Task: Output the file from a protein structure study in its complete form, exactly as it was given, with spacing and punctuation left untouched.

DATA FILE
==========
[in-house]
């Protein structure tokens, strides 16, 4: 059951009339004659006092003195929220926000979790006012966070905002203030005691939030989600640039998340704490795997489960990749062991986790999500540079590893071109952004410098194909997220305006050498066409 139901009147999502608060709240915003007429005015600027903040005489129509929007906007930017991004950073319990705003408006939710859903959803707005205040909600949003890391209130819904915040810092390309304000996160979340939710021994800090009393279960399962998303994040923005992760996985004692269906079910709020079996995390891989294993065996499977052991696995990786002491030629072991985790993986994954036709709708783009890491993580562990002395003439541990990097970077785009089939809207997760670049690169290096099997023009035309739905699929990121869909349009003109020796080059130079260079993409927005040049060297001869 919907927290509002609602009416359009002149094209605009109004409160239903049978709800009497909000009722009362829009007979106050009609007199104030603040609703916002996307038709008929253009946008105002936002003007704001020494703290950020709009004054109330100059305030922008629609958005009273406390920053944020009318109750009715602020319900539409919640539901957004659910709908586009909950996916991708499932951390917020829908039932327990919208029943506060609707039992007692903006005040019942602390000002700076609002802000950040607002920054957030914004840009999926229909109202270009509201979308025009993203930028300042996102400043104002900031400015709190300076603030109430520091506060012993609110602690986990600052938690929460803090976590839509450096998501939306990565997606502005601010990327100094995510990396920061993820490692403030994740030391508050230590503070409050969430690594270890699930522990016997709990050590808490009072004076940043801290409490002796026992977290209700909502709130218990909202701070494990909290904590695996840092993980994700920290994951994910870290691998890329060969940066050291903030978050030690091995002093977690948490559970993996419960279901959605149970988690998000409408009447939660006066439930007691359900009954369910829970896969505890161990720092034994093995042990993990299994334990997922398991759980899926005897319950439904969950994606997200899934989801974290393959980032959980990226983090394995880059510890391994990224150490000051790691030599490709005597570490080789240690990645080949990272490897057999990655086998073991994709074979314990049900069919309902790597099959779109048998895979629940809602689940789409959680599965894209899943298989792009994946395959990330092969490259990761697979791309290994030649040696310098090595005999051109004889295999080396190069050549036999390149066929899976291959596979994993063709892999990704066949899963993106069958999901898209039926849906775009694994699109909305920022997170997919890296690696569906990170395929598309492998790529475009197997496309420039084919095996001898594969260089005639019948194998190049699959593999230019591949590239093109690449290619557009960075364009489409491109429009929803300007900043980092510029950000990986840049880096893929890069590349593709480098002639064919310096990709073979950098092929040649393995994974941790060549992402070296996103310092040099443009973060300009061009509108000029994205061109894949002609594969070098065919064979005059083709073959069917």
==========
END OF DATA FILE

[in-house]
């Protein structure tokens, strides 16, 4: 059951009339004659006092003195929220926000979790006012966070905002203030005691939030989600640039998340704490795997489960990749062991986790999500540079590893071109952004410098194909997220305006050498066409 139901009147999502608060709240915003007429005015600027903040005489129509929007906007930017991004950073319990705003408006939710859903959803707005205040909600949003890391209130819904915040810092390309304000996160979340939710021994800090009393279960399962998303994040923005992760996985004692269906079910709020079996995390891989294993065996499977052991696995990786002491030629072991985790993986994954036709709708783009890491993580562990002395003439541990990097970077785009089939809207997760670049690169290096099997023009035309739905699929990121869909349009003109020796080059130079260079993409927005040049060297001869 919907927290509002609602009416359009002149094209605009109004409160239903049978709800009497909000009722009362829009007979106050009609007199104030603040609703916002996307038709008929253009946008105002936002003007704001020494703290950020709009004054109330100059305030922008629609958005009273406390920053944020009318109750009715602020319900539409919640539901957004659910709908586009909950996916991708499932951390917020829908039932327990919208029943506060609707039992007692903006005040019942602390000002700076609002802000950040607002920054957030914004840009999926229909109202270009509201979308025009993203930028300042996102400043104002900031400015709190300076603030109430520091506060012993609110602690986990600052938690929460803090976590839509450096998501939306990565997606502005601010990327100094995510990396920061993820490692403030994740030391508050230590503070409050969430690594270890699930522990016997709990050590808490009072004076940043801290409490002796026992977290209700909502709130218990909202701070494990909290904590695996840092993980994700920290994951994910870290691998890329060969940066050291903030978050030690091995002093977690948490559970993996419960279901959605149970988690998000409408009447939660006066439930007691359900009954369910829970896969505890161990720092034994093995042990993990299994334990997922398991759980899926005897319950439904969950994606997200899934989801974290393959980032959980990226983090394995880059510890391994990224150490000051790691030599490709005597570490080789240690990645080949990272490897057999990655086998073991994709074979314990049900069919309902790597099959779109048998895979629940809602689940789409959680599965894209899943298989792009994946395959990330092969490259990761697979791309290994030649040696310098090595005999051109004889295999080396190069050549036999390149066929899976291959596979994993063709892999990704066949899963993106069958999901898209039926849906775009694994699109909305920022997170997919890296690696569906990170395929598309492998790529475009197997496309420039084919095996001898594969260089005639019948194998190049699959593999230019591949590239093109690449290619557009960075364009489409491109429009929803300007900043980092510029950000990986840049880096893929890069590349593709480098002639064919310096990709073979950098092929040649393995994974941790060549992402070296996103310092040099443009973060300009061009509108000029994205061109894949002609594969070098065919064979005059083709073959069917």